The Monty Hall Problem

Peter Lynn was born 60 years ago on the 23rd December. We were invited to his birthday party but we had previously arranged to take Andrew's mother on a tour of Scotland, so we couldn't even consider the trip but we thought that it would be nice to get him a present.

Choosing presents for folk is an art form. It requires inspiration. We don't like the idea that is it a requirement to find some trinket or gift to get someone in order to mark the passing of another year but occasionally, we are inspired with an original and entertaining idea.

The first such present was for our friend Andy Riley. Andy is a true geek, with a house full of computers, tools and technical toys. Several years ago, Andrew took a box that had previously contained some Netgear networking equipment and re-labled it to say "2-port Gigabit Switch". Inside, the box contained a crossover cable. (If you don't get it, never mind - it's a technical joke).

Andy is an exceptionally bright lad, and holds a very respected position in his chosen industry and has got there at a younger age than his peers, thus we sometimes rib him about his tender years. When he held a party for his 30th birthday, we felt that we should mark this with a gift that symbolised his true, unequivocal arrival in adulthood so we decided to present him with a set of tools that reflected his new-found manly status: A 10lb sledgehammer and a two handed felling axe.

About a year ago, Peter Lynn asked me the "Three door question". It goes something like this:

You are a contestant on a game show. There are three doors in the studio. Behind one door is the star prize, behind the other two doors is a booby prize. You get to choose a door. The gameshow host picks a different door to the one that you chose and opens it to reveal a booby prize. The host now gives you a second chance. You can keep your original choice or you can switch. What should you do?

At the time, my decision was neither of the given options. I chose a third route, which was to flip a coin and to choose again at random.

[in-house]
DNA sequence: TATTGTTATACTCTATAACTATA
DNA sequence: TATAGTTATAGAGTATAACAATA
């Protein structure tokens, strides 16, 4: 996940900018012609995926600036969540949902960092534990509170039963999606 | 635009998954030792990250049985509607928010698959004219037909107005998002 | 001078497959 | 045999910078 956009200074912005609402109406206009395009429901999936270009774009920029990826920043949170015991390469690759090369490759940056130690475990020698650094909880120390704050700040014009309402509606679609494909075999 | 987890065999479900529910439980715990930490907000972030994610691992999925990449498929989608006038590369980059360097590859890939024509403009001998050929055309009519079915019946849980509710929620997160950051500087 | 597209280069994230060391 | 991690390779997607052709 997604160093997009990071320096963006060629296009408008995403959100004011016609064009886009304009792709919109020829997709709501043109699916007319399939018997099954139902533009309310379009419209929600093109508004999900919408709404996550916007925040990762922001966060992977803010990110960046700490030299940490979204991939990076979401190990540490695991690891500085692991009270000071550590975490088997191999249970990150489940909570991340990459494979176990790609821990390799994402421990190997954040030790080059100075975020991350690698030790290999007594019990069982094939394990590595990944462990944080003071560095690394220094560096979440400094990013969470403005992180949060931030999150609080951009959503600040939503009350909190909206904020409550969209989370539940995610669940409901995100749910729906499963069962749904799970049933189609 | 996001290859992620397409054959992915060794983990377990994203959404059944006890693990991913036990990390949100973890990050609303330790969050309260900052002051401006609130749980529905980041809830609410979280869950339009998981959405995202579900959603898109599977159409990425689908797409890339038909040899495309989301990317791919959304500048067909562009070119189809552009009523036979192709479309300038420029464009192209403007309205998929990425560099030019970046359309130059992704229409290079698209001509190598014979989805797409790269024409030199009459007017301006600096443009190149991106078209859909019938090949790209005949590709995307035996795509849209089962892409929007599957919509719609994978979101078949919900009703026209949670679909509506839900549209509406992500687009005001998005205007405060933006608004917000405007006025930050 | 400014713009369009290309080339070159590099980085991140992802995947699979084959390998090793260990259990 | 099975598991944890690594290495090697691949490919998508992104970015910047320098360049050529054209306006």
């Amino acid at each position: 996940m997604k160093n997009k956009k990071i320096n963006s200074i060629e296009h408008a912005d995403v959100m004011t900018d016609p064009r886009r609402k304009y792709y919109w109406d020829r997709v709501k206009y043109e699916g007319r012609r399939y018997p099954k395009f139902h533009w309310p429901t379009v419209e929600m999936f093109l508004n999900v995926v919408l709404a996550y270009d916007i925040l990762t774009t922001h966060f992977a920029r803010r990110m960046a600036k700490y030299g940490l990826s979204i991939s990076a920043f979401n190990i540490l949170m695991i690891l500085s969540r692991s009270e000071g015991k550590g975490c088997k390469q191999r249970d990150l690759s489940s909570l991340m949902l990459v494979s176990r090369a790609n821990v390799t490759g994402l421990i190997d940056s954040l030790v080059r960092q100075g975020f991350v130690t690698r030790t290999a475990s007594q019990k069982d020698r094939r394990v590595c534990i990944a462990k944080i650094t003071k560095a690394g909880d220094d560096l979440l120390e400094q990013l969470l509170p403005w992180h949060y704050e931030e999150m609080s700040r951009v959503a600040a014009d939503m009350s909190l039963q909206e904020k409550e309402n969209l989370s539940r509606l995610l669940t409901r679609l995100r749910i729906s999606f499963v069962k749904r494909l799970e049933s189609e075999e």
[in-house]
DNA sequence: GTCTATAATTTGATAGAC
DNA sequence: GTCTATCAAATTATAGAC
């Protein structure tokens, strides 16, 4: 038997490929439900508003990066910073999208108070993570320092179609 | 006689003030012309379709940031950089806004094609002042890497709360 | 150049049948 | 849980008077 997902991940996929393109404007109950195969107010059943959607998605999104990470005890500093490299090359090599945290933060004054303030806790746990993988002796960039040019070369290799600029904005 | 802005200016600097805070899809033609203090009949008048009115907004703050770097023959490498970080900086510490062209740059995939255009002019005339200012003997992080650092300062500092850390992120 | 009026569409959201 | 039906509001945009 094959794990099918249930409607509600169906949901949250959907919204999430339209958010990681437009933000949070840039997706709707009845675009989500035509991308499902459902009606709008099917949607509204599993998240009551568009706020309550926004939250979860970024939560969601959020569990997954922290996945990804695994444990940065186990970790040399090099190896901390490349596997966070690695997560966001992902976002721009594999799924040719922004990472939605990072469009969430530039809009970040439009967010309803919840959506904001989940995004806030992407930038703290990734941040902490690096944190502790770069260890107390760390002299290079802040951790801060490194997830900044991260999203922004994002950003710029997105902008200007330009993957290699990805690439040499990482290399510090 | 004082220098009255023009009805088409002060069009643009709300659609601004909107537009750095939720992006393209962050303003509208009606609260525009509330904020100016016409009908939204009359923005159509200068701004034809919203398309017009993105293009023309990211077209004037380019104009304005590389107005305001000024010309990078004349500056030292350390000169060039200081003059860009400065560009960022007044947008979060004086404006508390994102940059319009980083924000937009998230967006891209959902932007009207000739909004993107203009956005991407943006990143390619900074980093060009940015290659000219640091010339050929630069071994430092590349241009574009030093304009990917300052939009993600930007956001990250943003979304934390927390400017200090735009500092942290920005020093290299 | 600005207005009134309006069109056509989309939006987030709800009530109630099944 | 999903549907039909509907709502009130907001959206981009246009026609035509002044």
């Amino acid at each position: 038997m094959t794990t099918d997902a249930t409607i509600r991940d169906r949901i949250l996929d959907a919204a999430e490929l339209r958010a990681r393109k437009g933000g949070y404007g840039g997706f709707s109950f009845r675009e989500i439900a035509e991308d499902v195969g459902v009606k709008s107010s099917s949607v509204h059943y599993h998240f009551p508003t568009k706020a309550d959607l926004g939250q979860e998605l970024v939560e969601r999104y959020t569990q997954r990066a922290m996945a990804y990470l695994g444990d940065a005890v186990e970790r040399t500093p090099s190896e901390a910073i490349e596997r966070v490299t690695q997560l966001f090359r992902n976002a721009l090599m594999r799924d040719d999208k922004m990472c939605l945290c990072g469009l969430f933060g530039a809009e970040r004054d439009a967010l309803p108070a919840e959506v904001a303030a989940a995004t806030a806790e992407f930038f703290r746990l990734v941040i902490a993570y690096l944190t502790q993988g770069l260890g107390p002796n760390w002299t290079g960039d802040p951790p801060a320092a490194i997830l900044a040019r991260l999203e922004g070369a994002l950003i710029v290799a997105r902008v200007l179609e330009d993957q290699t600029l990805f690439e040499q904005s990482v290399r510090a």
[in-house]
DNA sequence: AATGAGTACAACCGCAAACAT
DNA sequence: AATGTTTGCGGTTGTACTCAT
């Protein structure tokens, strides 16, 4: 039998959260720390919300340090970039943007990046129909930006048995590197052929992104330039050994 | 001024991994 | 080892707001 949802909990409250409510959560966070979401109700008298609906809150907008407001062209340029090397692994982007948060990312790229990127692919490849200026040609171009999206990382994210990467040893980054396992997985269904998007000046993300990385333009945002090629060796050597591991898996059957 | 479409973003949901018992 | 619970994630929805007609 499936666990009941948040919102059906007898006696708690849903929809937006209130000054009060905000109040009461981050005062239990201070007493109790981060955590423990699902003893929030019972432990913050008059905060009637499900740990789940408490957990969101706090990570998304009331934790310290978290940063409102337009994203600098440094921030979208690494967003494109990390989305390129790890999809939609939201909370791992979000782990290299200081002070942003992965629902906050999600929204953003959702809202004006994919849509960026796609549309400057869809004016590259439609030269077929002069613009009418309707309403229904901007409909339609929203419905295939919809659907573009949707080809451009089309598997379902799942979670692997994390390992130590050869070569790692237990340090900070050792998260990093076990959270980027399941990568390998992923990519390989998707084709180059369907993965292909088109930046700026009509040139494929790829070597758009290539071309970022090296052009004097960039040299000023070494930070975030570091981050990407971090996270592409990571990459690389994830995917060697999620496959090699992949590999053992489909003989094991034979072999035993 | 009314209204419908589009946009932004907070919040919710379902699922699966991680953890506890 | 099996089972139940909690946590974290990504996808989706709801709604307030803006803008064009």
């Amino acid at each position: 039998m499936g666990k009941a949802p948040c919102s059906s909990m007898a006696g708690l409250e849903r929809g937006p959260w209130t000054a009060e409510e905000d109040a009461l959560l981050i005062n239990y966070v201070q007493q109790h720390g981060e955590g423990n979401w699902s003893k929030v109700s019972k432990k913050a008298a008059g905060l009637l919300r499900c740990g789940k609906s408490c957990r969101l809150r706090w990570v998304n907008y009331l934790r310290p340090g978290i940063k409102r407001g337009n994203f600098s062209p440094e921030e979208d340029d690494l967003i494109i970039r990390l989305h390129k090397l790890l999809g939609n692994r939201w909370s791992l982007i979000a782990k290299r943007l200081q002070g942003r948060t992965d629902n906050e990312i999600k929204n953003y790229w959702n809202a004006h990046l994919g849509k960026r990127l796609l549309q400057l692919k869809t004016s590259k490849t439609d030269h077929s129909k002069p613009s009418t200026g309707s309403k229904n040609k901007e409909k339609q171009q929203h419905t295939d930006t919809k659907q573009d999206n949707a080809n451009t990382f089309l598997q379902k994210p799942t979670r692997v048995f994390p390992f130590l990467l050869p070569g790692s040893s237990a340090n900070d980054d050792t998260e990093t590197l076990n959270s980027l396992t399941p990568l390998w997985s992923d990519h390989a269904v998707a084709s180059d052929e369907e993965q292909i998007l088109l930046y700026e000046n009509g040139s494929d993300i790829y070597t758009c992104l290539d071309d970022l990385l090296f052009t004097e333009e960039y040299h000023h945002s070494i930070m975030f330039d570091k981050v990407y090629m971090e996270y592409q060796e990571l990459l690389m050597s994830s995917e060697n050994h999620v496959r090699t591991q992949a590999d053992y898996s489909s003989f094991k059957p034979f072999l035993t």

My reasoning went like this:

In the first stage, you have a 1 in 3 chance of picking the right door. When the host opens a "wrong" door, he gives you information that was not previously available to you. If you now choose again at random, you have a 50% chance of winning. I was satisfied with this answer as being bulletproof. Just a few weeks ago, the three door question came up in the Fractured Axel forum. In this version, Jim Bowen was the host and the star prize was a speed boat and there were wooden spoons behind the other doors.

I explained my strategy on the forum but someone else countered that you could get a 66% result by always switching. This seemed counter to my reasoning, so I built a spreadsheet to prove them wrong. The spreadsheet plays the game 1000 times and tests the results of the three strategies: stick; switch and random.

You can download my spreadsheet from here.

The spreadsheet proves that the "switch" option does indeed result in a 66% win rate. It took a little while to work out why the switch gets this result, but now I see it this way:

In the first round, you have three options. You can pick the prize (33%) or you can pick spoon "A" (33%) or you can pick spoon "B" (33%).

If you have picked spoon "A", then Jim Bowen reveals spoon "B" and therefore shows the door with the prize - you will get it if you switch. If you pick spoon "B" in the first round, then again, you should switch to win. These two scenarios will get you the prize 66% of the time if you switch. If you happen to point to the winning door the first time, then Jim is of no help to you whatsoever and switching will get you a wooden spoon but switching is the winning strategy - it has a 66% success rate.

So, I wrote to Peter and told him of my findings. He recommended that we read the book that contains the problem: "The Curious Incident of the Dog in the Night time", which we have ordered from Amazon. He also complained about the Anglicization of the question. The prizes should be a speed boat and two goats, as he said:

Women for business,
Boys for pleasure,
But goats for preference!

So there we have it. The inspiration that we needed. We enlisted the assistance of Craig Hansen to help with the purchase and delivery and we got Peter Lynn a goat for his 60th birthday.

Jackie Penny sent us a picture of the happy couple: